After the East German television stopped broadcasting in 1991, there were no new productions for television. Since 1993, there have been live performances featuring the original puppet characters, nearly only in the formerly East German states of Germany. The show, commonly known under the names Zu Besuch im Märchenland and Pittiplatsch und seine Freunde ("Pittiplatsch and his friends"), is run by Show-Express-Könnern. The puppeteers Heinz Schröder and Bärbel Möllendorf performed live along with the musician Henry Kaufmann, whose role was taken over by Helmut Frommhold in 2005. Schröder's death on April 22, 2009 put the show on hold. In August 2009, it continued under the name Wenn der Zirkus kommt ("When the circus comes"), with a new focus on circus elements. Pittiplatsch was absent, and other classic puppet characters were added instead, including Moppi. In November of the same year, Pittiplatsch returned. The show's name was changed to Pittiplatsch auf Reisen (roughly "Pittiplatsch is travelling"). The first performance with Pittiplatsch after Schröder's death took place on November 7. Pittiplatsch was then puppeteered and voiced by Norbert Schwarz. The ensemble stated that they chose him for the role since his voice was "very similar" to the original voice of Pitti. In May 2010, it was reported that Pittiplatsch's puppeteer had changed again. Christian Sengewald took over the role after he replied to a want ad. The reasons for Schwarz's leaving were not revealed.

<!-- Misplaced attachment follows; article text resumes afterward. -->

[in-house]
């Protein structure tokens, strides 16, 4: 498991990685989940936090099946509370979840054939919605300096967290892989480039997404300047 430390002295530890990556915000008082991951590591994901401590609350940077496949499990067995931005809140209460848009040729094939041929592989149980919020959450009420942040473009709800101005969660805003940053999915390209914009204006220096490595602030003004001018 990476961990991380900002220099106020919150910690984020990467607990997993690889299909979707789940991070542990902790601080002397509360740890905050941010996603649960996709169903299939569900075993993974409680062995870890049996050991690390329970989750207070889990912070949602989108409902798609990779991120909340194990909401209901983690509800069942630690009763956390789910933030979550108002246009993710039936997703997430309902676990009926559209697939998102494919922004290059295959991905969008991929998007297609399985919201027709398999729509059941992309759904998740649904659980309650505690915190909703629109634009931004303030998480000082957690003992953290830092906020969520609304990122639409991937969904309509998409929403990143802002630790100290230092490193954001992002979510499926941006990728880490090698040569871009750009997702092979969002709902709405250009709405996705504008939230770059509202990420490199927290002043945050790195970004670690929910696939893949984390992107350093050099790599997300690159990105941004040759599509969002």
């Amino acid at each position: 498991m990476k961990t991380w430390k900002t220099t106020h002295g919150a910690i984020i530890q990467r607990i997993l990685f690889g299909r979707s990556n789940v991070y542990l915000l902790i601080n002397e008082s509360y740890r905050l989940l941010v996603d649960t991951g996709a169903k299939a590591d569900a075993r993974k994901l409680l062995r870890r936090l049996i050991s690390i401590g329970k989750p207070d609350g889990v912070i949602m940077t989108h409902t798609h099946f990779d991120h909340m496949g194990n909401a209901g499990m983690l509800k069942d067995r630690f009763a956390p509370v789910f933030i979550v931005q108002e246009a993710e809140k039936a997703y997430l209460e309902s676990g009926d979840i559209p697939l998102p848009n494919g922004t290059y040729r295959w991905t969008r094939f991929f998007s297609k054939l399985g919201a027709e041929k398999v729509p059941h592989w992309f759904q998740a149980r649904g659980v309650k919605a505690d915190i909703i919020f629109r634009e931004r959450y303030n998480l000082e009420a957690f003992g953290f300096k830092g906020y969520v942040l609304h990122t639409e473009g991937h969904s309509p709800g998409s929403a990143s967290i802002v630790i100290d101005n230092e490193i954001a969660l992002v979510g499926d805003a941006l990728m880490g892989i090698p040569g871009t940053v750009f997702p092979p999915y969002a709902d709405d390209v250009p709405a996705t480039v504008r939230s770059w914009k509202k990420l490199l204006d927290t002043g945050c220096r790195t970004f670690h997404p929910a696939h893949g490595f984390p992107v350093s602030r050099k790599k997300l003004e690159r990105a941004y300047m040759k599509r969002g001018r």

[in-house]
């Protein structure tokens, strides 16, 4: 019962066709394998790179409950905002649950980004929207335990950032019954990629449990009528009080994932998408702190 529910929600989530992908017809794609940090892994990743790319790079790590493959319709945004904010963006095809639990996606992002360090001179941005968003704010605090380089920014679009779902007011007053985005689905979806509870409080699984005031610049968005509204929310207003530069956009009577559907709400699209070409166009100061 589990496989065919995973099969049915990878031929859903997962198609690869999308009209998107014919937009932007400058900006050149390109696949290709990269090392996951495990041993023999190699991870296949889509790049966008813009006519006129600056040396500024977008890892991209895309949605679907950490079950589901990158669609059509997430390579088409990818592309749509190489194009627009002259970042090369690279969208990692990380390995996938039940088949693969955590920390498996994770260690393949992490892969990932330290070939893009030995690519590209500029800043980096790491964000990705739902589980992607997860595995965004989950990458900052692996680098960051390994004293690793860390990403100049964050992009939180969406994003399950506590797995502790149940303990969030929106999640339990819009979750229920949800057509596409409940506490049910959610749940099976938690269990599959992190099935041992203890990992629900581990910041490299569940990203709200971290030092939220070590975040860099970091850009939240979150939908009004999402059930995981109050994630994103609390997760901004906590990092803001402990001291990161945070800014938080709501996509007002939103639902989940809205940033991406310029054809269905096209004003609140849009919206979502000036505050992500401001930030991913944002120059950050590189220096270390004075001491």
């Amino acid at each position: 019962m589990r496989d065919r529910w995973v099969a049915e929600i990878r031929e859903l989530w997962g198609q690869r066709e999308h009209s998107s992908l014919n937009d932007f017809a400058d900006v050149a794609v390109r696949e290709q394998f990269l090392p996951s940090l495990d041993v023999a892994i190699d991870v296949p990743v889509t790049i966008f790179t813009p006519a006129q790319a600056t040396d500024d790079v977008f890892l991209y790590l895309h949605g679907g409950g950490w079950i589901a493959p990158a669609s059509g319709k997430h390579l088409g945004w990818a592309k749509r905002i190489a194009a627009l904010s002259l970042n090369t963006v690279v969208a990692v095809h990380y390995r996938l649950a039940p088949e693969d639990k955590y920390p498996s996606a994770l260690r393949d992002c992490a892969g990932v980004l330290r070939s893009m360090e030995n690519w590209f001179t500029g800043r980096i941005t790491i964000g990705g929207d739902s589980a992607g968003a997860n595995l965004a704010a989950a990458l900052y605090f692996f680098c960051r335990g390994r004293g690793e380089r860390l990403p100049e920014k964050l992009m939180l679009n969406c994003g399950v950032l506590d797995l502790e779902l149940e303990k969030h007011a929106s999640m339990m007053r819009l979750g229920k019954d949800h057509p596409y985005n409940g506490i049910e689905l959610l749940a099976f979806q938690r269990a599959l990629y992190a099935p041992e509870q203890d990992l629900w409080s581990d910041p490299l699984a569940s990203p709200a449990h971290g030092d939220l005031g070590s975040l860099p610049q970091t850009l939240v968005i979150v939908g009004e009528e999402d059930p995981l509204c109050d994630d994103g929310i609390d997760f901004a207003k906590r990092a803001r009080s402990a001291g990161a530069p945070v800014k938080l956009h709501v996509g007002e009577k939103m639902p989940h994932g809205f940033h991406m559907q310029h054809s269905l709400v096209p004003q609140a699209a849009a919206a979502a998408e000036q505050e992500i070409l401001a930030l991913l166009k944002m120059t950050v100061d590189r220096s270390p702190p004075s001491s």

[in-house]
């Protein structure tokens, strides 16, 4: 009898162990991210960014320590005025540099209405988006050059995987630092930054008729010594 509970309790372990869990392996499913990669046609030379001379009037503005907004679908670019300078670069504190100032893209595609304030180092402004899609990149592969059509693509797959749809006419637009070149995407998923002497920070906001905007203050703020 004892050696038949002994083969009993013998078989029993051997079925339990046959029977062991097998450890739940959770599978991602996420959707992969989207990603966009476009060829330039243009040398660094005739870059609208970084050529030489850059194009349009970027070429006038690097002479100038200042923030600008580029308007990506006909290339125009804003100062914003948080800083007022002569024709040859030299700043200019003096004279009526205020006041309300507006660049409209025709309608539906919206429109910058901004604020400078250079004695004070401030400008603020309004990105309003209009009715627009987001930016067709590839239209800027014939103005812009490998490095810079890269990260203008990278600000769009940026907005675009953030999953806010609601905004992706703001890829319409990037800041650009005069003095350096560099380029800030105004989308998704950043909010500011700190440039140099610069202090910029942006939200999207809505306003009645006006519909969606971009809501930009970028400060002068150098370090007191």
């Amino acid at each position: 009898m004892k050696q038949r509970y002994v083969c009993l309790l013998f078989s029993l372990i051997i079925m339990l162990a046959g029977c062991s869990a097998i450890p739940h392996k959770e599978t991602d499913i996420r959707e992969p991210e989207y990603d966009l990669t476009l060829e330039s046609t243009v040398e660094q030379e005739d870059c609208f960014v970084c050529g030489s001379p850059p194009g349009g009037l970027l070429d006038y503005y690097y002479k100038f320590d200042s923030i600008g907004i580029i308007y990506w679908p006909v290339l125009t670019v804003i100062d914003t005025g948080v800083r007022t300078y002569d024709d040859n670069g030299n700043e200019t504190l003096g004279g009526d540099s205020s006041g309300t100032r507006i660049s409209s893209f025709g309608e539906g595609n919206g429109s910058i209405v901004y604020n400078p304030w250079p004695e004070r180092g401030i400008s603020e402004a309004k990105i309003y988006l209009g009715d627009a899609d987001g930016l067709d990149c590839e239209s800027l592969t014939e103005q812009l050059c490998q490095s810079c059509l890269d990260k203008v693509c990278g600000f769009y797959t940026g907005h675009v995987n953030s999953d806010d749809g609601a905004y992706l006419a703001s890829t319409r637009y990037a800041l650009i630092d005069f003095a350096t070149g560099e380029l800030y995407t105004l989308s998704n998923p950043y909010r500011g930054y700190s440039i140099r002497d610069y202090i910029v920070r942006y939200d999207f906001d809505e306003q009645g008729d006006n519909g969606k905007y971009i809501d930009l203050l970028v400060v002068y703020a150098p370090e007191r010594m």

Reception and impact
Pittiplatsch and his trademark voice provided by Heinz Schröder are widely known in former East Germany by both young and old. The little kobold is regarded as Schröder's most well-known character and achieved cult status in that region.
Many different Pittiplatsch articles were made in East Germany, such as dolls, stuffed toys, hand puppets, board games and sweets. In reunited Germany, various new Pittiplatsch merchandising is still on sale.
A techno song titled Ach du meine Nase ("Oh you my nose", from Pitti's trademark phrase) was released in 1994, as part of the project Sandmann's Dummies. The song used many phrases from Pittiplatsch (spelled "Pitty Platsch") and Schnatterinchen (spelled "Schnatte Rienchen") and remixed them in a comical way, causing the characters to say sexual innuendos. Another song in a similar fashion based on Herr Fuchs und Frau Elster, also from East German television, was made as well. The two singles were commercially successful, selling around 270,000 copies combined in 1994.